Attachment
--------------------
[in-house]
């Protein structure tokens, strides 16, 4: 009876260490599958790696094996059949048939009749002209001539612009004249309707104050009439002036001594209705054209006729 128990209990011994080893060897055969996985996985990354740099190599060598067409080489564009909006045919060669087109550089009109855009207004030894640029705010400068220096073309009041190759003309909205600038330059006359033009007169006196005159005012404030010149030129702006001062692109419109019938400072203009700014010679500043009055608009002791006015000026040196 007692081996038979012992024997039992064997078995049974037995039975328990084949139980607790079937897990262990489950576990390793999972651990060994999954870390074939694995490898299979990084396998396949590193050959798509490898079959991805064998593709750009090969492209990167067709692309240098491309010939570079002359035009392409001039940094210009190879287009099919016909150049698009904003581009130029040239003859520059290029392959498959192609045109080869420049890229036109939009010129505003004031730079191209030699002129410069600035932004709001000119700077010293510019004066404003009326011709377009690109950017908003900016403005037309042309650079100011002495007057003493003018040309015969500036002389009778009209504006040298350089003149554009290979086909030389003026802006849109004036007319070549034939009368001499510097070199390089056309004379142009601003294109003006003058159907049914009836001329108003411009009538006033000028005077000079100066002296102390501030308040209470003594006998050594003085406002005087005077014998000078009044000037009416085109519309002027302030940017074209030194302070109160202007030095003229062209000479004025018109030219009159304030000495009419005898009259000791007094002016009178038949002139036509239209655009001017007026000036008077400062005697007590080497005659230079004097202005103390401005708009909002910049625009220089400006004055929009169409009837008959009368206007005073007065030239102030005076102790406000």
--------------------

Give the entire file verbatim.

[in-house]
């Protein structure tokens, strides 16, 4: 009876260490599958790696094996059949048939009749002209001539612009004249309707104050009439002036001594209705054209006729 128990209990011994080893060897055969996985996985990354740099190599060598067409080489564009909006045919060669087109550089009109855009207004030894640029705010400068220096073309009041190759003309909205600038330059006359033009007169006196005159005012404030010149030129702006001062692109419109019938400072203009700014010679500043009055608009002791006015000026040196 007692081996038979012992024997039992064997078995049974037995039975328990084949139980607790079937897990262990489950576990390793999972651990060994999954870390074939694995490898299979990084396998396949590193050959798509490898079959991805064998593709750009090969492209990167067709692309240098491309010939570079002359035009392409001039940094210009190879287009099919016909150049698009904003581009130029040239003859520059290029392959498959192609045109080869420049890229036109939009010129505003004031730079191209030699002129410069600035932004709001000119700077010293510019004066404003009326011709377009690109950017908003900016403005037309042309650079100011002495007057003493003018040309015969500036002389009778009209504006040298350089003149554009290979086909030389003026802006849109004036007319070549034939009368001499510097070199390089056309004379142009601003294109003006003058159907049914009836001329108003411009009538006033000028005077000079100066002296102390501030308040209470003594006998050594003085406002005087005077014998000078009044000037009416085109519309002027302030940017074209030194302070109160202007030095003229062209000479004025018109030219009159304030000495009419005898009259000791007094002016009178038949002139036509239209655009001017007026000036008077400062005697007590080497005659230079004097202005103390401005708009909002910049625009220089400006004055929009169409009837008959009368206007005073007065030239102030005076102790406000």